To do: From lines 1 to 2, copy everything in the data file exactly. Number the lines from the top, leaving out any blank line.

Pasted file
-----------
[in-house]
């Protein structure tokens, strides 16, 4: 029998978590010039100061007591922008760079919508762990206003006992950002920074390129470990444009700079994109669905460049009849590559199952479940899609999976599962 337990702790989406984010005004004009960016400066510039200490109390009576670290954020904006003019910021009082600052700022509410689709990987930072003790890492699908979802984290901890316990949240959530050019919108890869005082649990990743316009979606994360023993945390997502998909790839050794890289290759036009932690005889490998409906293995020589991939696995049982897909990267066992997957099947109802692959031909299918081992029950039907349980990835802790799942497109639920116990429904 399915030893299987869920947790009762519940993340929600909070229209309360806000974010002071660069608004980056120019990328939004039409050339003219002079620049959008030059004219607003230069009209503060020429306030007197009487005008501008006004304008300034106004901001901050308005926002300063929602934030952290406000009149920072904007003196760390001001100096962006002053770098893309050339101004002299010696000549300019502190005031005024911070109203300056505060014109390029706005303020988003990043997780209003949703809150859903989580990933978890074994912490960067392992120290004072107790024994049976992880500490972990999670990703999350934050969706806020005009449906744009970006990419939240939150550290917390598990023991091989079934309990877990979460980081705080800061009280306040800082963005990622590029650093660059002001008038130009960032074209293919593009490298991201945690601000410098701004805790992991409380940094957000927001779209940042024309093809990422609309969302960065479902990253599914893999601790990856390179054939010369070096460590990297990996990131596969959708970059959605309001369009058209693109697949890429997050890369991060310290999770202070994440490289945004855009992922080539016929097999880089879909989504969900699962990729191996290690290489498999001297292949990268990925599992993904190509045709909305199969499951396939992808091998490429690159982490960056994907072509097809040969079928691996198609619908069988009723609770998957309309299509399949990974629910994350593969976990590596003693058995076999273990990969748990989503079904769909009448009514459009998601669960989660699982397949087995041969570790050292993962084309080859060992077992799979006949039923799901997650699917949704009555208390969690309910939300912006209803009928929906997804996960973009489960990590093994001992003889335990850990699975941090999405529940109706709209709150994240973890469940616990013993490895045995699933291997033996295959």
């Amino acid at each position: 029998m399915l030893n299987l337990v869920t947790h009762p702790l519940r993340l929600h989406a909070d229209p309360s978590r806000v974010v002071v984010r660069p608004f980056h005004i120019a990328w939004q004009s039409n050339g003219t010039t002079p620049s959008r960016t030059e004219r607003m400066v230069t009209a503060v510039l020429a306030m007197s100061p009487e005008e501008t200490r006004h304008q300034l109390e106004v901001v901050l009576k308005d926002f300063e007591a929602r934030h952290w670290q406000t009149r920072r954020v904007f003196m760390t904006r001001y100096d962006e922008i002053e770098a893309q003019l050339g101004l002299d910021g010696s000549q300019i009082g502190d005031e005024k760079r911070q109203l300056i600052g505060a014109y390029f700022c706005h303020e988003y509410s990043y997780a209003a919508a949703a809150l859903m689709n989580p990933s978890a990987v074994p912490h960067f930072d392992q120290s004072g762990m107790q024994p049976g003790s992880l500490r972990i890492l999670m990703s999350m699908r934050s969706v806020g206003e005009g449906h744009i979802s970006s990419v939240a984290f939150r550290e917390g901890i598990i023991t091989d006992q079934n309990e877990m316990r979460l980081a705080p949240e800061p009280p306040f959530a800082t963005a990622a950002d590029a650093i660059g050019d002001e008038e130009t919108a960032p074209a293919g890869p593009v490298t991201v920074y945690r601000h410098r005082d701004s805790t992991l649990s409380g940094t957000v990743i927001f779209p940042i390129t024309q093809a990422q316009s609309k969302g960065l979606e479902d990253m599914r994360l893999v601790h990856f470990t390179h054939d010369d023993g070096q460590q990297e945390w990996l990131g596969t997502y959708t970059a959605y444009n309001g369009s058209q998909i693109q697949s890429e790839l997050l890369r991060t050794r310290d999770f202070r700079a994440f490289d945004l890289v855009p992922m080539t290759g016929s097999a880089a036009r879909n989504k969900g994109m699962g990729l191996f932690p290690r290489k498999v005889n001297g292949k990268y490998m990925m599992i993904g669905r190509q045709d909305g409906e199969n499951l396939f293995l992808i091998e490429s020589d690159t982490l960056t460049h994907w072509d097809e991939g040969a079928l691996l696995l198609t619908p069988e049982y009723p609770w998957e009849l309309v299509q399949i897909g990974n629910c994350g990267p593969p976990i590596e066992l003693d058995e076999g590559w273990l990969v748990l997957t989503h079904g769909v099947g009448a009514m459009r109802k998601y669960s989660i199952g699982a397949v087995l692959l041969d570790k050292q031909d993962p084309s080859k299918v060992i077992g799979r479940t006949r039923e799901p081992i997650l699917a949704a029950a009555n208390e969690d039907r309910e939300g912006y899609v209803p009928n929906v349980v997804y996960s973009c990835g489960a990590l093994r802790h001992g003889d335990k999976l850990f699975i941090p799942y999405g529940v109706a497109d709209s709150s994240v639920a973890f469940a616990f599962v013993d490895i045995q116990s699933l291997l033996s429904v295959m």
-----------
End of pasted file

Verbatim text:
[in-house]
């Protein structure tokens, strides 16, 4: 029998978590010039100061007591922008760079919508762990206003006992950002920074390129470990444009700079994109669905460049009849590559199952479940899609999976599962 337990702790989406984010005004004009960016400066510039200490109390009576670290954020904006003019910021009082600052700022509410689709990987930072003790890492699908979802984290901890316990949240959530050019919108890869005082649990990743316009979606994360023993945390997502998909790839050794890289290759036009932690005889490998409906293995020589991939696995049982897909990267066992997957099947109802692959031909299918081992029950039907349980990835802790799942497109639920116990429904 399915030893299987869920947790009762519940993340929600909070229209309360806000974010002071660069608004980056120019990328939004039409050339003219002079620049959008030059004219607003230069009209503060020429306030007197009487005008501008006004304008300034106004901001901050308005926002300063929602934030952290406000009149920072904007003196760390001001100096962006002053770098893309050339101004002299010696000549300019502190005031005024911070109203300056505060014109390029706005303020988003990043997780209003949703809150859903989580990933978890074994912490960067392992120290004072107790024994049976992880500490972990999670990703999350934050969706806020005009449906744009970006990419939240939150550290917390598990023991091989079934309990877990979460980081705080800061009280306040800082963005990622590029650093660059002001008038130009960032074209293919593009490298991201945690601000410098701004805790992991409380940094957000927001779209940042024309093809990422609309969302960065479902990253599914893999601790990856390179054939010369070096460590990297990996990131596969959708970059959605309001369009058209693109697949890429997050890369991060310290999770202070994440490289945004855009992922080539016929097999880089879909989504969900699962990729191996290690290489498999001297292949990268990925599992993904190509045709909305199969499951396939992808091998490429690159982490960056994907072509097809040969079928691996198609619908069988009723609770998957309309299509399949990974629910994350593969976990590596003693058995076999273990990969748990989503079904769909009448009514459009998601669960989660699982397949087995041969570790050292993962084309080859060992077992799979006949039923799901997650699917949704009555208390969690309910939300912006209803009928929906997804996960973009489960990590093994001992003889335990850990699975941090999405529940109706709209709150994240973890469940616990013993490895045995699933291997033996295959």